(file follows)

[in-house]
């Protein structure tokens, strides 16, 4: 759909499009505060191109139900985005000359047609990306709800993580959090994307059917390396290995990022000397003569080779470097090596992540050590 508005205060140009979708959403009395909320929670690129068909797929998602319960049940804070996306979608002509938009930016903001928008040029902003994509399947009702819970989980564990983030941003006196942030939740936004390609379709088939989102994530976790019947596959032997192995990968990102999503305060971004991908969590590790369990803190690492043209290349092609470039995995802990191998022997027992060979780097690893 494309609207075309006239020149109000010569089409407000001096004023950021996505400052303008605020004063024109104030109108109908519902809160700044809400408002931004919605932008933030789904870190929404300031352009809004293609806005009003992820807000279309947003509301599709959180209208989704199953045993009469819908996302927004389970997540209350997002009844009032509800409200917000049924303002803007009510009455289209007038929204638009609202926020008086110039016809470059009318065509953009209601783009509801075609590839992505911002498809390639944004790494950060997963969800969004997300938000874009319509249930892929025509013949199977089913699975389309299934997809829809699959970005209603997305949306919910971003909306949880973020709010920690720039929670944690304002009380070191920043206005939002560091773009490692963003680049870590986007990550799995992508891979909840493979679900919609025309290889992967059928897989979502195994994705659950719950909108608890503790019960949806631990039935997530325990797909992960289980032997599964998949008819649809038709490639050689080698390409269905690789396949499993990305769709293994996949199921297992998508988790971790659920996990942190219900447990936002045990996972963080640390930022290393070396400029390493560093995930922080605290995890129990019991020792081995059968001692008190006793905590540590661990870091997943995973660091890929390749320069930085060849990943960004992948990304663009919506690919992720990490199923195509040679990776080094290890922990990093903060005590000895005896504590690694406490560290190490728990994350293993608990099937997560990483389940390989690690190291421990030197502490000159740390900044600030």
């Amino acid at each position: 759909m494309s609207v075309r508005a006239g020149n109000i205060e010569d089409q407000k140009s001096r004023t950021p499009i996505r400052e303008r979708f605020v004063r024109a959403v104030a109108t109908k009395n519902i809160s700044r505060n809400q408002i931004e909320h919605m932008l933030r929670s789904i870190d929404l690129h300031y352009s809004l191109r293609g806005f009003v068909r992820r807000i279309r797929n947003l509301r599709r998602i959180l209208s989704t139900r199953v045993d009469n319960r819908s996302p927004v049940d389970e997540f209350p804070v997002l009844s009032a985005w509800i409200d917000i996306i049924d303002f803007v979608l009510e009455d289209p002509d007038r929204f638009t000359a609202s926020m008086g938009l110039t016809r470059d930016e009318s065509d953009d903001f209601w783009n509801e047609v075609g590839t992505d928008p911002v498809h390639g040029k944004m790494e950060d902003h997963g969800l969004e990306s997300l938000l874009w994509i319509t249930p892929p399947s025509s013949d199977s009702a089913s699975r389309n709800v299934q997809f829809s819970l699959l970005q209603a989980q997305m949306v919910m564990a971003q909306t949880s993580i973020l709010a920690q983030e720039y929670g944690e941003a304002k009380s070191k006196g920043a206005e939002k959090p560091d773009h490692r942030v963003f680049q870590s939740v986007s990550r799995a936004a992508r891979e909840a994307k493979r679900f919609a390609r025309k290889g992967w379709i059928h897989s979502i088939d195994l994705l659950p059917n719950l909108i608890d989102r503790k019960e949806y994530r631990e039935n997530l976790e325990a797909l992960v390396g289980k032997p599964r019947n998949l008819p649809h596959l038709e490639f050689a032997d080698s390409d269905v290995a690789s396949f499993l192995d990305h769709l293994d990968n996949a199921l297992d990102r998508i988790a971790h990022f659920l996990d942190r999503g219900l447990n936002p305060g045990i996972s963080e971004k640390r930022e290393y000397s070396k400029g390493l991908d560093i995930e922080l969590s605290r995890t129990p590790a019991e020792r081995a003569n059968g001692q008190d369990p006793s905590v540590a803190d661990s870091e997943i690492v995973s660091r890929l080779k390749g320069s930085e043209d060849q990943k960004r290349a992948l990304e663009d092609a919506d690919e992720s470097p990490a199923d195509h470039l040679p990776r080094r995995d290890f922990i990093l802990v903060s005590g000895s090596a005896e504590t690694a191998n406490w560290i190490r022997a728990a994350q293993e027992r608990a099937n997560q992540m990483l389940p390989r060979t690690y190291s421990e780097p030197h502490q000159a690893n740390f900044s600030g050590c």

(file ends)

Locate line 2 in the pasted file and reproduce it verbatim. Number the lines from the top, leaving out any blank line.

């Protein structure tokens, strides 16, 4: 759909499009505060191109139900985005000359047609990306709800993580959090994307059917390396290995990022000397003569080779470097090596992540050590 508005205060140009979708959403009395909320929670690129068909797929998602319960049940804070996306979608002509938009930016903001928008040029902003994509399947009702819970989980564990983030941003006196942030939740936004390609379709088939989102994530976790019947596959032997192995990968990102999503305060971004991908969590590790369990803190690492043209290349092609470039995995802990191998022997027992060979780097690893 494309609207075309006239020149109000010569089409407000001096004023950021996505400052303008605020004063024109104030109108109908519902809160700044809400408002931004919605932008933030789904870190929404300031352009809004293609806005009003992820807000279309947003509301599709959180209208989704199953045993009469819908996302927004389970997540209350997002009844009032509800409200917000049924303002803007009510009455289209007038929204638009609202926020008086110039016809470059009318065509953009209601783009509801075609590839992505911002498809390639944004790494950060997963969800969004997300938000874009319509249930892929025509013949199977089913699975389309299934997809829809699959970005209603997305949306919910971003909306949880973020709010920690720039929670944690304002009380070191920043206005939002560091773009490692963003680049870590986007990550799995992508891979909840493979679900919609025309290889992967059928897989979502195994994705659950719950909108608890503790019960949806631990039935997530325990797909992960289980032997599964998949008819649809038709490639050689080698390409269905690789396949499993990305769709293994996949199921297992998508988790971790659920996990942190219900447990936002045990996972963080640390930022290393070396400029390493560093995930922080605290995890129990019991020792081995059968001692008190006793905590540590661990870091997943995973660091890929390749320069930085060849990943960004992948990304663009919506690919992720990490199923195509040679990776080094290890922990990093903060005590000895005896504590690694406490560290190490728990994350293993608990099937997560990483389940390989690690190291421990030197502490000159740390900044600030």